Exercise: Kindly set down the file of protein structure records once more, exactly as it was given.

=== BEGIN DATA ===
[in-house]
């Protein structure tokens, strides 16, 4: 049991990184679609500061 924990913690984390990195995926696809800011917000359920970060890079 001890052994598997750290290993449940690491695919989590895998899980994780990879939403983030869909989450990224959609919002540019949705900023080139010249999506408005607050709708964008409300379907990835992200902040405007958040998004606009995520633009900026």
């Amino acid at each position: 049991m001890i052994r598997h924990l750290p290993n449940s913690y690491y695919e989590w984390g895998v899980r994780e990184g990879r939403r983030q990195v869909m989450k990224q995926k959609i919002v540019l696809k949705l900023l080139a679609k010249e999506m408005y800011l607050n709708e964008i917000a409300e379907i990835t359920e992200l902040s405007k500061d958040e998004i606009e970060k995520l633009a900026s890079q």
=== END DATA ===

[in-house]
């Protein structure tokens, strides 16, 4: 049991990184679609500061 924990913690984390990195995926696809800011917000359920970060890079 001890052994598997750290290993449940690491695919989590895998899980994780990879939403983030869909989450990224959609919002540019949705900023080139010249999506408005607050709708964008409300379907990835992200902040405007958040998004606009995520633009900026």
């Amino acid at each position: 049991m001890i052994r598997h924990l750290p290993n449940s913690y690491y695919e989590w984390g895998v899980r994780e990184g990879r939403r983030q990195v869909m989450k990224q995926k959609i919002v540019l696809k949705l900023l080139a679609k010249e999506m408005y800011l607050n709708e964008i917000a409300e379907i990835t359920e992200l902040s405007k500061d958040e998004i606009e970060k995520l633009a900026s890079q």